When people talk about jazz meccas in the US, the cities that usually come up are New York, Los Angeles, Chicago and San Francisco; rarely does Philadelphia come up, which is surprising as there have been a number of great artists to emerge from that city including Pat Martino, Uri Caine and Mickey Roker. With a vibrant scene that includes such outstanding players as pianist Jim Ridl, trumpeter John Swana and pianist Orrin Evans, the Dreambox Media label has been devoted to bringing news from the Philadelphia front to a larger audience. With Retrospective/Debut
pianist Tom Lawton, educator and fixture on that scene, finally comes forward with a recording that combines the angularity of Thelonious Monk with a modern compositional edge that avoids the standard “head-solo-head” format, instead aiming for loftier territory.
With over two hours of compositions dating as early as ’74 and as recent as ’03, Lawton runs the gamut from straightforward ballad (“Titled”) to edgy, irregular-metered intensity (“Placebo Effect”). Breaking the programme up by interspersing solo, duo, trio, quartet and quintet tracks, Lawton writes often-intriguing compositions that can be deceptive. “Dig the Chartreuse” moves along with a tenor/trumpet frontline that recalls Blakey’s Jazz Messengers with a hard-swinging, but ultimately less in-your-face approach; “FCA” alternates between a straight-time, medium-tempo lope and more ambitious double-time passages. “The Norman D Invasion” uses a boppish head to trigger freer improvisations; Lawton, in his liner notes, refers to the term “free” in jazz as being “...much abused and misunderstood...” The free improvisations he refers to are not totally out of the ether; they are rooted in established “...melodic, rhythmic or even textural motifs...” The result is free music with a sense of purpose.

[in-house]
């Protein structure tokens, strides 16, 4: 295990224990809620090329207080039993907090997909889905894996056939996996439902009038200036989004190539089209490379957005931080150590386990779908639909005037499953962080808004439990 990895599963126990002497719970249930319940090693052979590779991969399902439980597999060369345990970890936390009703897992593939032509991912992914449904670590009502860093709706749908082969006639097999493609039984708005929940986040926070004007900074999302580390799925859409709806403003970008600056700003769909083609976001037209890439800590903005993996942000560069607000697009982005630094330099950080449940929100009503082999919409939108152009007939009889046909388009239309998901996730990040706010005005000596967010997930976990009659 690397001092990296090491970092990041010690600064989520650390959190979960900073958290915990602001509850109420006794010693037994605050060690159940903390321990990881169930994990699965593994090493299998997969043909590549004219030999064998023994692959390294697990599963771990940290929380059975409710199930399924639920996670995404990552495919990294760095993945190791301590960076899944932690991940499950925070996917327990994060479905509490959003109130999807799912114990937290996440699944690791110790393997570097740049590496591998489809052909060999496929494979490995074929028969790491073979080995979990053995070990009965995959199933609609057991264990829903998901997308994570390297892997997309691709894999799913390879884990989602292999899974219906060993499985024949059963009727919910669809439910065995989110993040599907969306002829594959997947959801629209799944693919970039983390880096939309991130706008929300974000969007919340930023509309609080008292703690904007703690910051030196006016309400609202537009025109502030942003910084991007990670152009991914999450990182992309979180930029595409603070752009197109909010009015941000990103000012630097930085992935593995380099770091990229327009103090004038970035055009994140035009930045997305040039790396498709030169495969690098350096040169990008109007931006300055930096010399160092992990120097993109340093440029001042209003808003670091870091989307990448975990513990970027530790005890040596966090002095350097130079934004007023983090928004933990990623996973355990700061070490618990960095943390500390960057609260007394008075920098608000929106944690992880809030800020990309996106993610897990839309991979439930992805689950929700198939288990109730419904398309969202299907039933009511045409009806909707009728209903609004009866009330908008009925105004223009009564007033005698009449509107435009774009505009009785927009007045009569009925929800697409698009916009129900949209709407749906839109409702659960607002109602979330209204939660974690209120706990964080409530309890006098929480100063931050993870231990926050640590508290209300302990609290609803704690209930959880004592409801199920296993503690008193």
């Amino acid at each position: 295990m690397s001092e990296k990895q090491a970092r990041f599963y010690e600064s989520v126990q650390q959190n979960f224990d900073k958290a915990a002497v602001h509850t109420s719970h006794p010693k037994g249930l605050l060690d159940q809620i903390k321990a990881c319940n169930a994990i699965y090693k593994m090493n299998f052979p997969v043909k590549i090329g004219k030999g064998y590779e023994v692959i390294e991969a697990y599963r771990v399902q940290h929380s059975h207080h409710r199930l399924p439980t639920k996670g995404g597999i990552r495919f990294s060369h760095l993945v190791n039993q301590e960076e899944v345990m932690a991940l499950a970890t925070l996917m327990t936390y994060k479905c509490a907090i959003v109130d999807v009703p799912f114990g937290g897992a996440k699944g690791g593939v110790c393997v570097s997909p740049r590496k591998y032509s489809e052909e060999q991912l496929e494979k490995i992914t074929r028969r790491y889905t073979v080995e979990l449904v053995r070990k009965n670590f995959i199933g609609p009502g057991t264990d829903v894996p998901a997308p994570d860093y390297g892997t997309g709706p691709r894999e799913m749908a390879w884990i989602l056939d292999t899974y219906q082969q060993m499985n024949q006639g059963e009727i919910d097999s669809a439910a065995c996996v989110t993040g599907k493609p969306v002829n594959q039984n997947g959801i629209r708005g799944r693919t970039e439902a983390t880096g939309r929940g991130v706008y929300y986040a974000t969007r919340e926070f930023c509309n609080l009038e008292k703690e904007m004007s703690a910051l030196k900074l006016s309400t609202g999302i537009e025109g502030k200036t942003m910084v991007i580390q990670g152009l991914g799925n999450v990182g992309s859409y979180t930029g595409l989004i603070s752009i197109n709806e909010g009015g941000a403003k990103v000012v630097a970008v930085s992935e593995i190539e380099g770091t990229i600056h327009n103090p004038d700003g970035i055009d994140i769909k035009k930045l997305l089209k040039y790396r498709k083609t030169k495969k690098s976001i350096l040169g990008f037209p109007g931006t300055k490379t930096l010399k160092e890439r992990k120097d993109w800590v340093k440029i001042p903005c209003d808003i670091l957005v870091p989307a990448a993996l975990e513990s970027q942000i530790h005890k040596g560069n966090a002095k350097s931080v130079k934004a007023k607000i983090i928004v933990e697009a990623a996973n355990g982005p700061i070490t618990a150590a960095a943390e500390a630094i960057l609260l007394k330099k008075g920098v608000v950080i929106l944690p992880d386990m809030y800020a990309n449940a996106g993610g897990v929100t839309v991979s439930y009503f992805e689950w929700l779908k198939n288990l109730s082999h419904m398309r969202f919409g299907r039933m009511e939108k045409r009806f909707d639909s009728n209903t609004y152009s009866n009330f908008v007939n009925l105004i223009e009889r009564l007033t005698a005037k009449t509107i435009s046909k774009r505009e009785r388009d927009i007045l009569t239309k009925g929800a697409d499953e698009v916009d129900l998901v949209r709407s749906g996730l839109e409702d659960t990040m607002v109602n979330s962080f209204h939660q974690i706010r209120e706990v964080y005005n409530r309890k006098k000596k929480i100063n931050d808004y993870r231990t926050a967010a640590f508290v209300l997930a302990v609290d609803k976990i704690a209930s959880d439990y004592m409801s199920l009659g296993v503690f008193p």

This would all be academic stuff if Lawton weren’t the pianist that he is. Quirky at times, but with the sense of abstraction that Hancock made so attractive during his time with Miles; he is an inventive soloist with a vivid imagination. On “Celestial Prism,” in duet with drummer Jim Miller, who is as much about colour and texture as he is about rhythm, Lawton reveals his roots in contemporary classical music as he creates a tone poem that may be essentially spontaneous, but ultimately tells a compelling story.
The rest of the album is filled with clever themes that are developed by the rich playing of everyone involved. Trumpeter John Swana is a standout with a smoky tone and penchant for extended phrasing. Saxophonist Ben Schachter leans towards alternating blustery long tones with oblique phrases that build into flurries of notes.
Retrospective/Debut is an appropriate title, as it represents a look back on Lawton’s twenty-five year career. A diverse affair that mixes post bop with free jazz that leans to the expressionistic, it is also an overdue introduction to Lawton, and highlights a group of fine Philadelphia players who are every bit as vital and independent-thinking as their counterparts in more considered jazz centres.
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Personnel: Tom Lawton (piano), Ben Schachter (saxophones), John Swana (trumpet), Lee Smith (bass), Jim Miller (drum), Norman David (clarinet)